Survey of Northwest Territories Finished

Written by Fred Roetker
Wednesday, June 19, 2013

Photo of Fred Roetker.Mark Koneff and I finished the Northwest Territories today. After one the latest springs in years, ice break-up happened fast and birds seemed to immediately occupy the smaller wetlands as they became ice free. The larger lakes were slower to thaw as usual, however birds were taking advantage of shoreline habitat during our survey. After waiting for the ice to leave, the weather mostly cooperated during our effort. Most of the survey was flown under ideal conditions with light winds. Duck numbers appeared strong.

Fred Roetker (right) and Mark Koneff shared pilot and observer duties in the Northwest Territories in 2013.

Fred Roetker (right) and Mark Koneff shared pilot and observer duties in the Northwest Territories in 2013. Photo by Mark Koneff, US FWS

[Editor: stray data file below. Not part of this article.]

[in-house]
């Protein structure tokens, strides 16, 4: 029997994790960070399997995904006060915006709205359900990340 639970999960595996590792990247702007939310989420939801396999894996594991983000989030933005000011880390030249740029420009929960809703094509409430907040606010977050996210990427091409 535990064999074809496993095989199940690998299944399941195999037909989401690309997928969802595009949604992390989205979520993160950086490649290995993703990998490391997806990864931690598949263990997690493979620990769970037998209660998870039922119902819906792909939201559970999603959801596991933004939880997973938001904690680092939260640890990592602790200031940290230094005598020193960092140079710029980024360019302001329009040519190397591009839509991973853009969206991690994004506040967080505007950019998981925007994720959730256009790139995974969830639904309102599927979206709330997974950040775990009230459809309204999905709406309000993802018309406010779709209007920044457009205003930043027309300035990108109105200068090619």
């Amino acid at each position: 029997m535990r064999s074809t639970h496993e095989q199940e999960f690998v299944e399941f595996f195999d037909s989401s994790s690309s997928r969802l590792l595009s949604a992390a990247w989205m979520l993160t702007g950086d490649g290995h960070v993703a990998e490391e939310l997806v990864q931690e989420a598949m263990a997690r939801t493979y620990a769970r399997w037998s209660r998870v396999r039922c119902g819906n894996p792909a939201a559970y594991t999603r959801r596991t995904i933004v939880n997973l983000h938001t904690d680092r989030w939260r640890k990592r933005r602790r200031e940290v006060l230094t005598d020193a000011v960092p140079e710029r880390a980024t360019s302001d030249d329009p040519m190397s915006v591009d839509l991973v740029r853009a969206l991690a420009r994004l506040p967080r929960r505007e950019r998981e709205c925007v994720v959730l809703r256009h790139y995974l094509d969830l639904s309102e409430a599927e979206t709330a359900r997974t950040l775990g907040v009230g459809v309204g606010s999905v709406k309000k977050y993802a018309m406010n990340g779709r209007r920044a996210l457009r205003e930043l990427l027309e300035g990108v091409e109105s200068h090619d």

Crossing the Mackenzie River on survey line. The Makenzie's massive drainage and delta is remarkable boreal waterfowl habitat.

Crossing the Mackenzie River on survey line. The Makenzie's massive drainage and delta is remarkable boreal waterfowl habitat. Photo by Mark Koneff, US FWS

Countless wetlands like this throughout the Mackenzie River drainage system provide ideal nesting opportunities for both dabblers and divers.

Countless wetlands like this throughout the Mackenzie River drainage system provide ideal nesting opportunities for both dabblers and divers. Photo by Mark Koneff, US FWS

High quality waterfowl habitat along the north shore of Great Slave Lake 40 miles southwest of Yellowknife, Northwest Territories. A U. S. Fish and Wildlife Service duck banding crew will be present here in August 2013.

High quality waterfowl habitat along the north shore of Great Slave Lake 40 miles southwest of Yellowknife, Northwest Territories. A U. S. Fish and Wildlife Service duck banding crew will be present here in August 2013. Photo by Mark Koneff, US FWS